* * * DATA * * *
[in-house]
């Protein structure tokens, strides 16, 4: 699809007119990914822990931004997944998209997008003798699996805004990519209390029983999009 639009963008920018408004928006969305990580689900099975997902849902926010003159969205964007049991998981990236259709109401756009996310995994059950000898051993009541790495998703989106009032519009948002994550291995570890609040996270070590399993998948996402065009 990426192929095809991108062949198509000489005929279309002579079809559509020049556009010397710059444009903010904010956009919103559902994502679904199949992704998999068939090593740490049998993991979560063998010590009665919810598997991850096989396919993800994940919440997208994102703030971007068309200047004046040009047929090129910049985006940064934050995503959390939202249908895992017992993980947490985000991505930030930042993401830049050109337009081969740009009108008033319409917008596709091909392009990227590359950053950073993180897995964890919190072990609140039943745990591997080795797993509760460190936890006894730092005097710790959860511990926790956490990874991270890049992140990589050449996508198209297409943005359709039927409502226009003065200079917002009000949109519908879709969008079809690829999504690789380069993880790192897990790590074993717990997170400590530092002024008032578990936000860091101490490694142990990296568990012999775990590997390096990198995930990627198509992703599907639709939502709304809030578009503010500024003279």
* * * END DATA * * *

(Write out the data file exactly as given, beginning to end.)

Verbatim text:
[in-house]
């Protein structure tokens, strides 16, 4: 699809007119990914822990931004997944998209997008003798699996805004990519209390029983999009 639009963008920018408004928006969305990580689900099975997902849902926010003159969205964007049991998981990236259709109401756009996310995994059950000898051993009541790495998703989106009032519009948002994550291995570890609040996270070590399993998948996402065009 990426192929095809991108062949198509000489005929279309002579079809559509020049556009010397710059444009903010904010956009919103559902994502679904199949992704998999068939090593740490049998993991979560063998010590009665919810598997991850096989396919993800994940919440997208994102703030971007068309200047004046040009047929090129910049985006940064934050995503959390939202249908895992017992993980947490985000991505930030930042993401830049050109337009081969740009009108008033319409917008596709091909392009990227590359950053950073993180897995964890919190072990609140039943745990591997080795797993509760460190936890006894730092005097710790959860511990926790956490990874991270890049992140990589050449996508198209297409943005359709039927409502226009003065200079917002009000949109519908879709969008079809690829999504690789380069993880790192897990790590074993717990997170400590530092002024008032578990936000860091101490490694142990990296568990012999775990590997390096990198995930990627198509992703599907639709939502709304809030578009503010500024003279």